Garcia said he would bring balance to Commissioners Court as a second Democrat, along with Precinct 1 Commissioner Rodney Ellis. He said he would join Ellis in pressuring the county to settle a lawsuit brought by poor defendants against its cash bail system. He said the inability of the two sides to reach an agreement has contributed to Harris County’s jail overcrowding problem, which he also pledged to solve.
Harris County struggled with an overflowing jail while Garcia was sheriff.
Morman, 40, said he prefers to focus on serving his constituents and managing the sprawling precinct, the county’s largest by area. In an interview in his ninth-floor office in the downtown county administration building, he cast himself as a leader who sweats the details, ticking off some of the assets he is responsible for: 380 employees, 16 community centers, 50 parks and 1,300 miles of road.
Morman said he is proud to manage a summer and afterschool youth program, as well as a service connecting veterans with benefits through the Department of Veterans Affairs.
County commissioner is the only post he ever sought, he says, adding he is content to never seek another.
Morman speaks the least of any Commissioners Court member during meetings, choosing to ask concise questions instead of engaging in the soliloquies his colleagues sometimes prefer. A civil litigator by trade, Morman often campaigns in a crisp suit. He jokes that he intends no offense if he fails to acknowledge constituents who pass him in the hallway or on the street — he was shot in the face in a 2005 bird hunting accident, which cost him his right eye and nearly his life.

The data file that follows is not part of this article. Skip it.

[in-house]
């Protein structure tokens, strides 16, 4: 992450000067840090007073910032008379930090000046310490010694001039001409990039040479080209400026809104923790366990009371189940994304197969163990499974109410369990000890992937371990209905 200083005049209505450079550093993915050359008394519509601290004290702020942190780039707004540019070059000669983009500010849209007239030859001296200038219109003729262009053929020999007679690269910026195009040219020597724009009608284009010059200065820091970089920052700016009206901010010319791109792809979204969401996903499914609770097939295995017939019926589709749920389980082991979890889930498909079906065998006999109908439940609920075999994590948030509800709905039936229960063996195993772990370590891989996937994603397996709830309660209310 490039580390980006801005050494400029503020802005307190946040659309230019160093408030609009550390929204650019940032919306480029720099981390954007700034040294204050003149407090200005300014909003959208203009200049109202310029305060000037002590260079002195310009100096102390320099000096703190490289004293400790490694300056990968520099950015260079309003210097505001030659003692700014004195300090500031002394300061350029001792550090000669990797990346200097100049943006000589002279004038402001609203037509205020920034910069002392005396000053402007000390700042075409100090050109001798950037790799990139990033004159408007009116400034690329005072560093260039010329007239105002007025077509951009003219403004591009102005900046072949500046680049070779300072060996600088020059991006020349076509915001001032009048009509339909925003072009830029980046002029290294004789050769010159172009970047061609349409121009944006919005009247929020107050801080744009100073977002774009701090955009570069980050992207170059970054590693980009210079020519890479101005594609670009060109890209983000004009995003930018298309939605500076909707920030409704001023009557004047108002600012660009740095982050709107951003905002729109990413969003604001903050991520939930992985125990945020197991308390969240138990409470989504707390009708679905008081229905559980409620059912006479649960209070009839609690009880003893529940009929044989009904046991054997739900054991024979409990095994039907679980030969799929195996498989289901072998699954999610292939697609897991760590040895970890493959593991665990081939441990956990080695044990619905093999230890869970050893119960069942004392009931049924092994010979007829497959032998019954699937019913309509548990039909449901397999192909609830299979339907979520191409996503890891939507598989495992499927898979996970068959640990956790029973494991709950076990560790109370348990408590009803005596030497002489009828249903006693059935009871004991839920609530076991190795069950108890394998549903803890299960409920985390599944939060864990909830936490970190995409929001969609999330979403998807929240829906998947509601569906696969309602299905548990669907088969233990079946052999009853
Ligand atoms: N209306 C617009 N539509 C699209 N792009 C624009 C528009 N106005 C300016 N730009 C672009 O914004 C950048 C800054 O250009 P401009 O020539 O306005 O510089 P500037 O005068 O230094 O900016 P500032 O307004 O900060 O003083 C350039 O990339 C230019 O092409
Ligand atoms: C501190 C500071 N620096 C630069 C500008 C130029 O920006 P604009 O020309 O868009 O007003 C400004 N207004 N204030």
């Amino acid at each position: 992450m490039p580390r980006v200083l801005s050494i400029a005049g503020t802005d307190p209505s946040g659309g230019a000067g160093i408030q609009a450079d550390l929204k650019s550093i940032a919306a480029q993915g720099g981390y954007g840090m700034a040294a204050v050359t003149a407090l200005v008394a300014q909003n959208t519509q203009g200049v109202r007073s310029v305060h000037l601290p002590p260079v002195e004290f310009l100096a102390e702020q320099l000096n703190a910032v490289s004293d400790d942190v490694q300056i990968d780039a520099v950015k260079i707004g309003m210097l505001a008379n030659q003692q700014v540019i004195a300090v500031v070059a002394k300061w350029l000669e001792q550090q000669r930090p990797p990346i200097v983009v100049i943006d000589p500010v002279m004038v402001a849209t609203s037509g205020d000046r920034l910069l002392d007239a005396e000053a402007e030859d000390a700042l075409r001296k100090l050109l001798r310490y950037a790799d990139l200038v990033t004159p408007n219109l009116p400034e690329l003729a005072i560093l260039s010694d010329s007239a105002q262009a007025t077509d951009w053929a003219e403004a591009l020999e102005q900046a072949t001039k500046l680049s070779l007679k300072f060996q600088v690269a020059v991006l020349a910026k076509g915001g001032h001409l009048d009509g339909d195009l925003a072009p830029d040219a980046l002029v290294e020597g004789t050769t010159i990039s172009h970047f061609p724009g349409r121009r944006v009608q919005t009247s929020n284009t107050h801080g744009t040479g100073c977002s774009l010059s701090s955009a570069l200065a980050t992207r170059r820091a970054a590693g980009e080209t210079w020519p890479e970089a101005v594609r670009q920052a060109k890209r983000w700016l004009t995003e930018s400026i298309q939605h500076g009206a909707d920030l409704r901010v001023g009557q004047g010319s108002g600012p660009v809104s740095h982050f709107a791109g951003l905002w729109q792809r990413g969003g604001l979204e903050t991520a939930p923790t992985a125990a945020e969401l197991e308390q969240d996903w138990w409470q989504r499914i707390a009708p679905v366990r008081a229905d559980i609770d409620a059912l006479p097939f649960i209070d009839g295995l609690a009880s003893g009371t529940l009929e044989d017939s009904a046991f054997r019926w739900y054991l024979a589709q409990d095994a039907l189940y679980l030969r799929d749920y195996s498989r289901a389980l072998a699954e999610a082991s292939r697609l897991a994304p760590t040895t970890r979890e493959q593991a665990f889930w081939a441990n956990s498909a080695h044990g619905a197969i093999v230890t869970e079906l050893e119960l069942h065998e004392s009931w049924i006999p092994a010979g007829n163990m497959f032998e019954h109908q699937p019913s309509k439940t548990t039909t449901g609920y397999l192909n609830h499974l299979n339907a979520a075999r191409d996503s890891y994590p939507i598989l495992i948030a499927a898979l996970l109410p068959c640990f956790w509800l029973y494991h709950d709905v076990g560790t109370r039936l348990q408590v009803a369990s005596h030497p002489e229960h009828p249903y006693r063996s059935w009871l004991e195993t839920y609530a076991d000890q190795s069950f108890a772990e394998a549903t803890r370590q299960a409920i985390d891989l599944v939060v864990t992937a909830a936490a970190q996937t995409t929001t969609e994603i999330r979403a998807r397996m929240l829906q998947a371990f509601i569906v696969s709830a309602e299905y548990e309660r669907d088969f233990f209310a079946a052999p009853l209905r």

Morman said commissioners should not waste their breath grandstanding on state and federal issues, no matter how divisive. While he has immense power in county government, Morman said he has little influence outside of it.
“I can call Dan Patrick and Paul Bettencourt all day long,” he said of the Republican lieutenant governor and state senator. “But guess what? They’re still going to do whatever the hell they want to do.”
He paints Garcia as an opportunist on an election losing streak who sees Precinct 2 as a springboard to higher office. He noted that Garcia left Houston city council to run for county sheriff in 2008, quit that job to make a failed 2015 bid for Houston mayor, and then four months later unsuccessfully challenged a longtime incumbent from his own party, Congressman Gene Green.
“He has quit on every elected office he’s ever held,” Morman said. “He’s a serial candidate. After this, he’ll run for something else.”
Though Harris County is more than 40 percent Hispanic, Commissioners Court lacks any Hispanic members. Morman recalled a court meeting shortly after his election when a Latina constituent said she doubted Morman could represent her interests because he is white. He explained how his wife and children are Hispanic, and assured her he would work to understand all of the communities in Precinct 2.
“Just because I may not look like you doesn’t mean I don’t get it, and I don’t care,” Morman said, adding he has nominated more Hispanic residents to county boards and commissions than his predecessor.
Morman raised $675,000 through the beginning of October, more than Garcia’s $586,000 haul. The incumbent’s $2 million cash on hand dwarfs Garcia’s $134,000 in the bank.
During the first half of the year, Mormon’s most generous donors included 16 engineering firms, including seven who gave at least $8,000. Houston Texans owner Robert McNair chipped in $10,000.
Garcia has comparatively few corporate or PAC donors. His largest single donations from January to July were two $10,000 checks from individuals and $10,000 from an LLC called Better Pain Solutions.